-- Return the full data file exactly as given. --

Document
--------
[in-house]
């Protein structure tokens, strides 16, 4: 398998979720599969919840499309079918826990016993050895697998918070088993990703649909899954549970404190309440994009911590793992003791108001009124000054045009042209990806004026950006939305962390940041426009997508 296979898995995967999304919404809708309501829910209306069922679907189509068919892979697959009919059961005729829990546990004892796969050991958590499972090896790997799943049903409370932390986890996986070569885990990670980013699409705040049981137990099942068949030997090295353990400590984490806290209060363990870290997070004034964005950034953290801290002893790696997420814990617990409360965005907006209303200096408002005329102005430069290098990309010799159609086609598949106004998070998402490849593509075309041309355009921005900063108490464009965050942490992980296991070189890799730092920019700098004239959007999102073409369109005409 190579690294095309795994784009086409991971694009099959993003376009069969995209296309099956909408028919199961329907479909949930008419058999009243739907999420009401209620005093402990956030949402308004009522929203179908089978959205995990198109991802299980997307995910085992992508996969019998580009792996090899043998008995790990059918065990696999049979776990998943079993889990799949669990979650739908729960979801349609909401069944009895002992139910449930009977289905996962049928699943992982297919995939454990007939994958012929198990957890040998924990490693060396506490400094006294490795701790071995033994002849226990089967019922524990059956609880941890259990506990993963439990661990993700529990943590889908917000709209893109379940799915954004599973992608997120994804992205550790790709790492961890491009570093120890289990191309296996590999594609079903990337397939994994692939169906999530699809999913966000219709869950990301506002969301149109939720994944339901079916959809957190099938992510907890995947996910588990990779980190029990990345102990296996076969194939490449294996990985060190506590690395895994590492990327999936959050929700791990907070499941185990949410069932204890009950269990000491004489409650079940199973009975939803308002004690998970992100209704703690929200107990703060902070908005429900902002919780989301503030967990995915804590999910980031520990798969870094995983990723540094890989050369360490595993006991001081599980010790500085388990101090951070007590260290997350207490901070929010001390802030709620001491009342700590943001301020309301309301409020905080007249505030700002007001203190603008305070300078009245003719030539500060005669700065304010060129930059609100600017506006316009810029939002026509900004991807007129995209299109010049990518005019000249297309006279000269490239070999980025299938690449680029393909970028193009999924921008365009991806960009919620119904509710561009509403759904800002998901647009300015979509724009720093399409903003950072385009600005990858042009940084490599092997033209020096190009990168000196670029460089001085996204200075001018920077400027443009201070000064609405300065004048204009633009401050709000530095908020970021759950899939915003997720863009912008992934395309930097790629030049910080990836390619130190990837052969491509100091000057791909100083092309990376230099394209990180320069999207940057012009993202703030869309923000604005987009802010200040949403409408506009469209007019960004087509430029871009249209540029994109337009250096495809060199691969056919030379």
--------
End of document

[in-house]
């Protein structure tokens, strides 16, 4: 398998979720599969919840499309079918826990016993050895697998918070088993990703649909899954549970404190309440994009911590793992003791108001009124000054045009042209990806004026950006939305962390940041426009997508 296979898995995967999304919404809708309501829910209306069922679907189509068919892979697959009919059961005729829990546990004892796969050991958590499972090896790997799943049903409370932390986890996986070569885990990670980013699409705040049981137990099942068949030997090295353990400590984490806290209060363990870290997070004034964005950034953290801290002893790696997420814990617990409360965005907006209303200096408002005329102005430069290098990309010799159609086609598949106004998070998402490849593509075309041309355009921005900063108490464009965050942490992980296991070189890799730092920019700098004239959007999102073409369109005409 190579690294095309795994784009086409991971694009099959993003376009069969995209296309099956909408028919199961329907479909949930008419058999009243739907999420009401209620005093402990956030949402308004009522929203179908089978959205995990198109991802299980997307995910085992992508996969019998580009792996090899043998008995790990059918065990696999049979776990998943079993889990799949669990979650739908729960979801349609909401069944009895002992139910449930009977289905996962049928699943992982297919995939454990007939994958012929198990957890040998924990490693060396506490400094006294490795701790071995033994002849226990089967019922524990059956609880941890259990506990993963439990661990993700529990943590889908917000709209893109379940799915954004599973992608997120994804992205550790790709790492961890491009570093120890289990191309296996590999594609079903990337397939994994692939169906999530699809999913966000219709869950990301506002969301149109939720994944339901079916959809957190099938992510907890995947996910588990990779980190029990990345102990296996076969194939490449294996990985060190506590690395895994590492990327999936959050929700791990907070499941185990949410069932204890009950269990000491004489409650079940199973009975939803308002004690998970992100209704703690929200107990703060902070908005429900902002919780989301503030967990995915804590999910980031520990798969870094995983990723540094890989050369360490595993006991001081599980010790500085388990101090951070007590260290997350207490901070929010001390802030709620001491009342700590943001301020309301309301409020905080007249505030700002007001203190603008305070300078009245003719030539500060005669700065304010060129930059609100600017506006316009810029939002026509900004991807007129995209299109010049990518005019000249297309006279000269490239070999980025299938690449680029393909970028193009999924921008365009991806960009919620119904509710561009509403759904800002998901647009300015979509724009720093399409903003950072385009600005990858042009940084490599092997033209020096190009990168000196670029460089001085996204200075001018920077400027443009201070000064609405300065004048204009633009401050709000530095908020970021759950899939915003997720863009912008992934395309930097790629030049910080990836390619130190990837052969491509100091000057791909100083092309990376230099394209990180320069999207940057012009993202703030869309923000604005987009802010200040949403409408506009469209007019960004087509430029871009249209540029994109337009250096495809060199691969056919030379």